We wrote about how important it was for the Jets to come up with a big takeaway/giveaway effort in our advance for the game at Tennessee. It didn’t work out that way, of course, as the Jets went minus-5 in that game, the centerpiece of their turnover travails late in the season.
Mark Sanchez had 18 interceptions, eight lost fumbles and 26 individual giveaways for the second straight season. And the offense had a 17.5% turnover drive rate (34 GAs, 194 drives) that was third-highest in the NFL behind Kansas City (18.8%) and Philadelphia (17.9%).
But the defense didn’t lighten the load down the stretch. The Jets had no interceptions their last three games, and the Mike DeVito force/Yeremiah Bell recovery of C.J. Spiller’s fumble to open the third quarter was the only FF and FR in the last five games.
Revising that GA/TA stat we mentioned last week, the Jets combined for a minus-14 turnover margin for the season, their lowest since the 1996 team went minus-20. And their minus-15 over the final six games equaled the lowest inseason six-game TO margin in franchise history, set in the final six games of the ’76 season.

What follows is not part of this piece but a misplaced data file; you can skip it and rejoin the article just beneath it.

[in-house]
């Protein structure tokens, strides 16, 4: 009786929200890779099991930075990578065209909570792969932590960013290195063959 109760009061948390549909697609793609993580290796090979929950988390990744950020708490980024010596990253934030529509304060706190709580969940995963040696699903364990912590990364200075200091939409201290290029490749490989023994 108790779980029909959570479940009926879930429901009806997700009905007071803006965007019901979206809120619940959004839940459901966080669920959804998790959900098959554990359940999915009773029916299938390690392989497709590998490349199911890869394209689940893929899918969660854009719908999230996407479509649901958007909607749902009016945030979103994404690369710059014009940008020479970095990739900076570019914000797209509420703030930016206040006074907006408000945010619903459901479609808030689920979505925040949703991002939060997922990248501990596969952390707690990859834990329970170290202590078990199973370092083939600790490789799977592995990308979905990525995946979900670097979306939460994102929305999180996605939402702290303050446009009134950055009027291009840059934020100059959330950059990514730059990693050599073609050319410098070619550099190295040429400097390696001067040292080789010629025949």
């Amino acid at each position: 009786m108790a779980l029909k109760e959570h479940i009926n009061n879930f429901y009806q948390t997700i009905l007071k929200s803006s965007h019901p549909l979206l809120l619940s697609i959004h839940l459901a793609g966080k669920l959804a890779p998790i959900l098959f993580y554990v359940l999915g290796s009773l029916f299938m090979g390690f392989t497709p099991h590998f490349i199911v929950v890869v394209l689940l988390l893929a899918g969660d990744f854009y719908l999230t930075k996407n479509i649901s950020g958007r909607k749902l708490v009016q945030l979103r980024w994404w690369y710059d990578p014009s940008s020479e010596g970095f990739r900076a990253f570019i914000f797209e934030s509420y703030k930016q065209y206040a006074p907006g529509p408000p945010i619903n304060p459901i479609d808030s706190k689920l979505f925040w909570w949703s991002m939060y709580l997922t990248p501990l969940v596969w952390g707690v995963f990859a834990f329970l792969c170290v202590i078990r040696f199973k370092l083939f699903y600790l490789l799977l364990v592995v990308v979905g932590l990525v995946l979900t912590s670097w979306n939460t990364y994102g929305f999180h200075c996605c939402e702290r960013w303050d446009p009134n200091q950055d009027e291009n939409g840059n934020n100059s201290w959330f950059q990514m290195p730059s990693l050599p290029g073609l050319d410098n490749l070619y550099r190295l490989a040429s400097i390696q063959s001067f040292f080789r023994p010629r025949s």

Tags: Buffalo Bills, Chad Pennington, David Harris, Jeremy Kerley, Mark Sanchez, Muhammad Wilkerson, Santana Moss
Posted in Randy Lange | 355 Comments »
Updated, 4:57 p.m. ET
Regarding Jeremy Kerley, what do you want first, the good news first or the less good news?
The good news, as head coach Rex Ryan revealed to reporters at his pre-practice news conference this morning, is that Kerley was named the first AFC Special Teams Player of the Week award winner of the season.
“I’m really proud of this young man,” Ryan said of Kerley, who ended the Jets’ punt-return TD drought with his 68-yard return score against Buffalo on Sunday. “It’s quite an honor.”
Not as good to hear from Rex: “Unfortunately, Jeremy woke up today and he’s got a low back, he’s stiff. … He will be evaluated. We’re going to list him as limited.”
Also on the not-great-news-but-could-be-worse front, Ryan reported that Darrelle Revis will not practice today due to the mild concussion he suffered late against the Bills.
“The update from the trainers,” Rex said, “is that Darrelle has been cleared to resume physical activity but he’s out for practice today.”